Bible Commentaries
Ezekiel 28

Barnes' Notes on the Whole BibleBarnes' Notes

Verses 1-10

The uncircumcised - The pagan idolaters as opposed to the covenant-people.

Verses 11-19

The “perfection” was false, unsuspected until the “iniquity” which lay beneath was found out.

Verse 21

Prophecy against Zidon. Zidon (mod. Saida) was more ancient than Tyre and was the original metropolis of Phoenicia Genesis 10:19, but in the times of Phoenician greatness it ever played a subordinate part. Only once Judges 10:12 do we find the “Zidonians” in conflict with Israel. The evil which they did was the seducing them to idolatry (compare Ezekiel 28:24), as in the case of Jezebel, daughter of Ethbaal, king of the Zidonians 1 Kings 16:31. The capture of Tyre by Nebuchadnezzar increased the importance of Zidon, which was a wealthy and flourishing town when Artaxerxes Ochus destroyed it. It has rallied from time to time, but has never attained to any great consequence, though not in such complete ruin as Tyre.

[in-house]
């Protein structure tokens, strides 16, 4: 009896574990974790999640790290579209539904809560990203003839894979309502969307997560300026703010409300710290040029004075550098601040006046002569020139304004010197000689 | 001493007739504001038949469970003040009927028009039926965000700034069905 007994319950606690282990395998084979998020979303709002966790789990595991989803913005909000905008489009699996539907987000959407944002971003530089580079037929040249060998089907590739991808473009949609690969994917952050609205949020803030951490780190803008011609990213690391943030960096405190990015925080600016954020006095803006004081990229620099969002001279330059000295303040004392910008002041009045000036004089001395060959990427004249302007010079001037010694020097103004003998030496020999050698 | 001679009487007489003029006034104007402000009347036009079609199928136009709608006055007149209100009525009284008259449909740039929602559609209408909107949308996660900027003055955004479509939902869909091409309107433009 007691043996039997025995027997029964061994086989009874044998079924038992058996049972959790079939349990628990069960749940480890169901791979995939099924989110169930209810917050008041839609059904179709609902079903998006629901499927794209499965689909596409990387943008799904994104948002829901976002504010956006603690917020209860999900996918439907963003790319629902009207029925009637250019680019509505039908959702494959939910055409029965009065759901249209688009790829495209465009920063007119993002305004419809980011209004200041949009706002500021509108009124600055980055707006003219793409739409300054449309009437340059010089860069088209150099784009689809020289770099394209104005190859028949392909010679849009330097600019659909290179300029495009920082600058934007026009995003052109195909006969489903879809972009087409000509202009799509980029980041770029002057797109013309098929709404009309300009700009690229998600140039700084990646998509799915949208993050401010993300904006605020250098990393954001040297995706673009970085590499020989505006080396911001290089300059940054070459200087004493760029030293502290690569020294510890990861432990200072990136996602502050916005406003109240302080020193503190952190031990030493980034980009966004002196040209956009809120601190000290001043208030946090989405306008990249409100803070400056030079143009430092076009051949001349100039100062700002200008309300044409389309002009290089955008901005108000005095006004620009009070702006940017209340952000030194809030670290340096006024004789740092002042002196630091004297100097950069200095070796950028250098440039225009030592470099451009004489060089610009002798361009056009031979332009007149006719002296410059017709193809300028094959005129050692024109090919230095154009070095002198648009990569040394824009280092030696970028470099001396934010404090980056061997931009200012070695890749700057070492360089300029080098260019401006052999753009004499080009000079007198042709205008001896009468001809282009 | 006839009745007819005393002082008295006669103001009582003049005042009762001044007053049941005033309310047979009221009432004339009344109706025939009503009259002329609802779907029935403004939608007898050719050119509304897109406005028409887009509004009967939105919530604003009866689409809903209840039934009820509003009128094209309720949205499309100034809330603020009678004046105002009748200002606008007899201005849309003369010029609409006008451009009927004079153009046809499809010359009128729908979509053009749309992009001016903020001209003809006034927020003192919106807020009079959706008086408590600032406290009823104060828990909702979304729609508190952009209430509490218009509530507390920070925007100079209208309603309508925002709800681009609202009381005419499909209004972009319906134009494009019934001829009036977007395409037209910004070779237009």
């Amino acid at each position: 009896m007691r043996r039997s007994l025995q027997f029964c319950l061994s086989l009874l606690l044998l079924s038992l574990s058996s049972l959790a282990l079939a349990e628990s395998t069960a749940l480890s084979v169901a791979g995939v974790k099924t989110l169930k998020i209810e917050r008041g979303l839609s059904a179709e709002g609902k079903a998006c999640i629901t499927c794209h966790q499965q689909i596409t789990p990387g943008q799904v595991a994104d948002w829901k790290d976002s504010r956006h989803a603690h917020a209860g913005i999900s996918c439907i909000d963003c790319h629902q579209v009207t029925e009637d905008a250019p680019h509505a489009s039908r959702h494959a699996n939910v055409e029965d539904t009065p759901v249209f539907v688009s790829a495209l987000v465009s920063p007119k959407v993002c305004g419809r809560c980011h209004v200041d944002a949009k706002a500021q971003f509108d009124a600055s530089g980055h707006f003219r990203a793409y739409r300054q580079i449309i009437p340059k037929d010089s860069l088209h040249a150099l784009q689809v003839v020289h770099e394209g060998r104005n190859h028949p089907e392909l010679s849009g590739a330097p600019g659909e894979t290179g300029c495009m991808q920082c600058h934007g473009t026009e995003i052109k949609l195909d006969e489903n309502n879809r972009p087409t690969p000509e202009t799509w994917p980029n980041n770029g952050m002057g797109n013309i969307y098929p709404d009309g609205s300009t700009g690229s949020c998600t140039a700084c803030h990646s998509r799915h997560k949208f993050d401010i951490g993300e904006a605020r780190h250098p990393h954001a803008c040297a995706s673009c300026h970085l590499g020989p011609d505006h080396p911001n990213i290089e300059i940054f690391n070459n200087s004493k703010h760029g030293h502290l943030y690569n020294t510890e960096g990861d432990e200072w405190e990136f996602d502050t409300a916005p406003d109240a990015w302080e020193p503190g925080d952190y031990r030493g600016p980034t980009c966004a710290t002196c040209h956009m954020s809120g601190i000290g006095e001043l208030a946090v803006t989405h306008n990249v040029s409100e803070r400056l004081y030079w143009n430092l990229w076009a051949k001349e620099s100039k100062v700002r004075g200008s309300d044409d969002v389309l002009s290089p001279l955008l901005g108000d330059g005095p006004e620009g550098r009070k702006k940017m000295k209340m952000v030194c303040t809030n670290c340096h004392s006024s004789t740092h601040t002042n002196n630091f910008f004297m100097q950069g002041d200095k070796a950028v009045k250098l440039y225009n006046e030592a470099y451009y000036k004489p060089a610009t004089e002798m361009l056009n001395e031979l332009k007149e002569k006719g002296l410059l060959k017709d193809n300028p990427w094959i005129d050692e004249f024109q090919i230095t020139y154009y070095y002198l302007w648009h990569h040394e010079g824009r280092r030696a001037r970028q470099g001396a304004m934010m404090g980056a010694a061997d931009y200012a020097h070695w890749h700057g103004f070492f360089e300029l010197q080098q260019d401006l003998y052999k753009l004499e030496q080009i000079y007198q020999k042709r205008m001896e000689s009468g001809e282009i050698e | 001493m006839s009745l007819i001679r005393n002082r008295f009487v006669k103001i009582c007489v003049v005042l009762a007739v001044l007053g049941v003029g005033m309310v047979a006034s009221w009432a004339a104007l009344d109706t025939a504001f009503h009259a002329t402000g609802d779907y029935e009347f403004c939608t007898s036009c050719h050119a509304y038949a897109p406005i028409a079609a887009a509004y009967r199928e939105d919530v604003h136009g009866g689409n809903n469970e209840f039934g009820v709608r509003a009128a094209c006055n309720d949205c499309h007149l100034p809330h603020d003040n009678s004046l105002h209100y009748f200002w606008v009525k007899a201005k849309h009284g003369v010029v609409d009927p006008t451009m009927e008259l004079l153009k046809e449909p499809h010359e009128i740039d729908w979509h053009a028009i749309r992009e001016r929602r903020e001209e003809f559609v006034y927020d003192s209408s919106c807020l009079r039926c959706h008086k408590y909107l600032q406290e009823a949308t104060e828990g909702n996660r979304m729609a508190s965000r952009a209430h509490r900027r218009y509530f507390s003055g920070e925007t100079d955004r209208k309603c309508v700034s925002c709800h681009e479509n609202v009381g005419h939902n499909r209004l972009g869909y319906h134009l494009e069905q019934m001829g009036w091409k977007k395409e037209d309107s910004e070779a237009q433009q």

Verse 22

Be glorified ... be sanctified - Or, “get Me glory ... have shown Myself holy” (and in Ezekiel 28:25).

Verses 25-26

The contrast of the future of Israel with that of the surrounding nations. This prophecy reaches far beyond a mere temporal restoration. It points to times of more permanent security, when from all nations and kingdoms the Church of Christ, the Israel of God, shall be gathered in, when the power of the world shall be forever broken, and the kingdom of Christ shall be established forever.

This transition from the enemies to the people of God closes the portion of the prophecies against the nations in the immediate vicinity of the Israelites, before passing to the more distant Egypt.

Bibliographical Information
Barnes, Albert. "Commentary on Ezekiel 28". "Barnes' Notes on the Whole Bible". 1870.